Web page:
WASHINGTON (Reuters) -U.S. airlines scrapped nearly 1,000 flights on Saturday, the second straight day of massive cancellations as surging COVID-19 infections have sidelined some pilots and other crew members, upending plans for tens of thousands of holiday travelers over the Christmas weekend.
A total of 957 Christmas Day flights, including domestic flights and those into or out of the country, were canceled, up from 690 on Christmas Eve, according to a running tally on flight-tracking website FlightAware.com. Nearly 2,000 flights were delayed.
At least one airline said that it expects hundreds more cancellations on Sunday.
The Christmas holidays are typically a peak time for air travel, but the rapid spread of the highly transmissible Omicron variant has led to a sharp increase in COVID-19 infections, forcing airlines to cancel flights as pilots and crew need to be quarantined.
United Airlines canceled 230 flights while American Airlines called off 90 flights, representatives for the companies said in separate statements.
“The nationwide spike in Omicron cases this week has had a direct impact on our flight crews and the people who run our operation,” United spokesperson Maddie King said. She said the cancellations made up a small portion of United’s 4,000 average daily flights during the holiday season.
“We are working hard to rebook as many people as possible and get them on their way for the holidays,” she said.
Winter weather and Omicron forced Delta Air Lines to scrub 344 flights on Saturday, of approximately 3,000 scheduled flights, “after exhausting all options and resources to prevent those cancellations,” a spokesperson for the company said, adding that the impact was likely to persist on Sunday.
“Delta expects more than 300 of its flights will be canceled on Sunday, Dec. 26,” the spokesperson said. “Delta people are working together around the clock to reroute and substitute aircraft and crews to get customers where they need to be as quickly and safely as possible.”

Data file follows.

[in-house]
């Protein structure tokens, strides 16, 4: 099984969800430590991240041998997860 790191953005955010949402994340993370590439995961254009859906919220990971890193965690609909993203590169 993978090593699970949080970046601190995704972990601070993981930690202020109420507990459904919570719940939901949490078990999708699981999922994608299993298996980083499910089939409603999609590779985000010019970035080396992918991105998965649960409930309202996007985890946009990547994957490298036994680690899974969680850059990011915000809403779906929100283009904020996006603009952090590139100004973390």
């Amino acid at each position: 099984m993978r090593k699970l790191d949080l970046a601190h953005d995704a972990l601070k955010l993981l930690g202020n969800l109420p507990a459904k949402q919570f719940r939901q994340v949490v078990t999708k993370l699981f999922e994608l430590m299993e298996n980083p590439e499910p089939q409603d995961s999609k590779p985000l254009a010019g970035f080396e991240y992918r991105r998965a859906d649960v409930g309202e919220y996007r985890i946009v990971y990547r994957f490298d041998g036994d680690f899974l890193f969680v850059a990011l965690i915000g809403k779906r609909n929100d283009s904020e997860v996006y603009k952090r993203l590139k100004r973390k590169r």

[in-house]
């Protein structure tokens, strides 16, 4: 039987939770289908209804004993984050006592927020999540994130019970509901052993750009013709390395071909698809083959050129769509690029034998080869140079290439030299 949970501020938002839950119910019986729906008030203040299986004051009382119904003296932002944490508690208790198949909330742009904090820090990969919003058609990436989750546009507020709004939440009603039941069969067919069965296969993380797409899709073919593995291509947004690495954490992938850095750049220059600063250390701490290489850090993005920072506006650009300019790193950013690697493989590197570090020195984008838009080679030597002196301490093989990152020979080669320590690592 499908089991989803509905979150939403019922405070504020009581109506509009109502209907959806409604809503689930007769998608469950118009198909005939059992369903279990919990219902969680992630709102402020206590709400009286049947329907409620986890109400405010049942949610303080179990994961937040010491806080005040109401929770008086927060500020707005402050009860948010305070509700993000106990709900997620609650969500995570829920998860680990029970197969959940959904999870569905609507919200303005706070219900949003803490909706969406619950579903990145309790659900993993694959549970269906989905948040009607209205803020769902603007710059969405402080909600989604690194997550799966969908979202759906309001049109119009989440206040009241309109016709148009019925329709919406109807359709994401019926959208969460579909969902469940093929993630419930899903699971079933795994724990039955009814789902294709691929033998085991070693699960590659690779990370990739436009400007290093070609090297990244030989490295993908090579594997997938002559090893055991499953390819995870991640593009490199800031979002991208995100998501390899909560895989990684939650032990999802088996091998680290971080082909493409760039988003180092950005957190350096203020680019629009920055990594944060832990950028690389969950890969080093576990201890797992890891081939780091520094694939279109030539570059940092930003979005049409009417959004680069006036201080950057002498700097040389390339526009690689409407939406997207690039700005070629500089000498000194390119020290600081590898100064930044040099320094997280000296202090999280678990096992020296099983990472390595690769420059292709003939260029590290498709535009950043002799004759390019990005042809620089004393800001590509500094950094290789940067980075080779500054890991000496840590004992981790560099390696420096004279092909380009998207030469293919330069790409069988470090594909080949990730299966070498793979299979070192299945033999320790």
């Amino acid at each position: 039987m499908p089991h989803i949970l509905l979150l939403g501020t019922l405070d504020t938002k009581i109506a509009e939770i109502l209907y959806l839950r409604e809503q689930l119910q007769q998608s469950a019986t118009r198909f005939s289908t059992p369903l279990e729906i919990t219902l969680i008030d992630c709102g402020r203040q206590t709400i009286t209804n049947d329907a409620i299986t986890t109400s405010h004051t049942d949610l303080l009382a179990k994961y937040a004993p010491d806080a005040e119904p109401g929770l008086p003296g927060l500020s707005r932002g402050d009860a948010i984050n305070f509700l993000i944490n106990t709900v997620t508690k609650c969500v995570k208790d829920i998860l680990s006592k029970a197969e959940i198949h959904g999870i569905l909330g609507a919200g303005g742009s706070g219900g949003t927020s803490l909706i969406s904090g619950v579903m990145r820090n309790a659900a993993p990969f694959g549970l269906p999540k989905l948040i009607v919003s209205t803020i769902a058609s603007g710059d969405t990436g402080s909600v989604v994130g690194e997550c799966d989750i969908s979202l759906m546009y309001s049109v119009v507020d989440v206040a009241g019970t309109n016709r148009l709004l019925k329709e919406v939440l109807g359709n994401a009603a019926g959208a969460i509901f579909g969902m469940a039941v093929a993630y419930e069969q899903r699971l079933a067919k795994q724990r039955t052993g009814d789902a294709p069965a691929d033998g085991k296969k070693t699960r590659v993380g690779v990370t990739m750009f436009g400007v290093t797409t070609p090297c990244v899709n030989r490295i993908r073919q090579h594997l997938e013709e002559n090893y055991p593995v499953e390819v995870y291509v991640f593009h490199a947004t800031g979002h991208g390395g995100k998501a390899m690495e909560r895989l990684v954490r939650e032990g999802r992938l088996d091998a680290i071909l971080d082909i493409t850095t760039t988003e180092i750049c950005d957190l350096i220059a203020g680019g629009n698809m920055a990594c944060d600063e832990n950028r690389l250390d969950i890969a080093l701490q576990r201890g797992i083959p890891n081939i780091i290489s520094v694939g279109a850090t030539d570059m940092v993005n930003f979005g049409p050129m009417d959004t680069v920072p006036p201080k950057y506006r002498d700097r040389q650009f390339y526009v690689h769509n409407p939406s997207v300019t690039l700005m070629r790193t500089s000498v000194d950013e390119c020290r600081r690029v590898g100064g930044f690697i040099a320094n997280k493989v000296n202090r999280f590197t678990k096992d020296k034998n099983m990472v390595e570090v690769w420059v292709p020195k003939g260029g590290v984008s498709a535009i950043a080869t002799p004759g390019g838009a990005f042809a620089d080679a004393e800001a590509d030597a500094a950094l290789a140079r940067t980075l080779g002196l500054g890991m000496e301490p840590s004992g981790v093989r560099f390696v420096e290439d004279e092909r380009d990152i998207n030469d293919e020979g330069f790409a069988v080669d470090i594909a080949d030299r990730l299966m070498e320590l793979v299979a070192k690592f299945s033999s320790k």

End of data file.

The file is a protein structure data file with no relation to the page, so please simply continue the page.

Globally, FlightAware data showed that just over 2,700 flights were called off on Saturday and another 7,049 were delayed, as of 5.30 p.m. EST (2230 GMT).
Among the most impacted U.S. airports were Atlanta’s Hartsfield-Jackson International, New Jersey’s Newark Liberty International, Los Angeles International and New York’s JFK International. Six out of the 10 global airports most hit by the cancellations were Chinese.
Not all airlines were affected equally. A spokesperson for Southwest Airlines said there were no issues to report with the carrier’s flights on Saturday.
The Omicron variant was first detected in November and now accounts for nearly three-quarters of U.S. cases and as many as 90% in some areas, such as the Eastern Seaboard.
The average number of new U.S. coronavirus cases has risen 45% to 179,000 per day over the past week, according to a Reuters tally.
While recent research suggests Omicron produces milder illness and a lower rate of hospitalizations than previous variants of COVID-19, health officials have maintained a cautious note about the outlook.
Ahead of the Christmas holiday, Americans scrambled for COVID-19 tests and many went ahead with their travel plans.
U.S. officials have said that people who are fully vaccinated should feel comfortable proceeding with holiday travel.
(Reporting by Humeyra Pamuk and Joel SchectmanEditing by Kieran Murray, Leslie Adler and Nick Zieminski)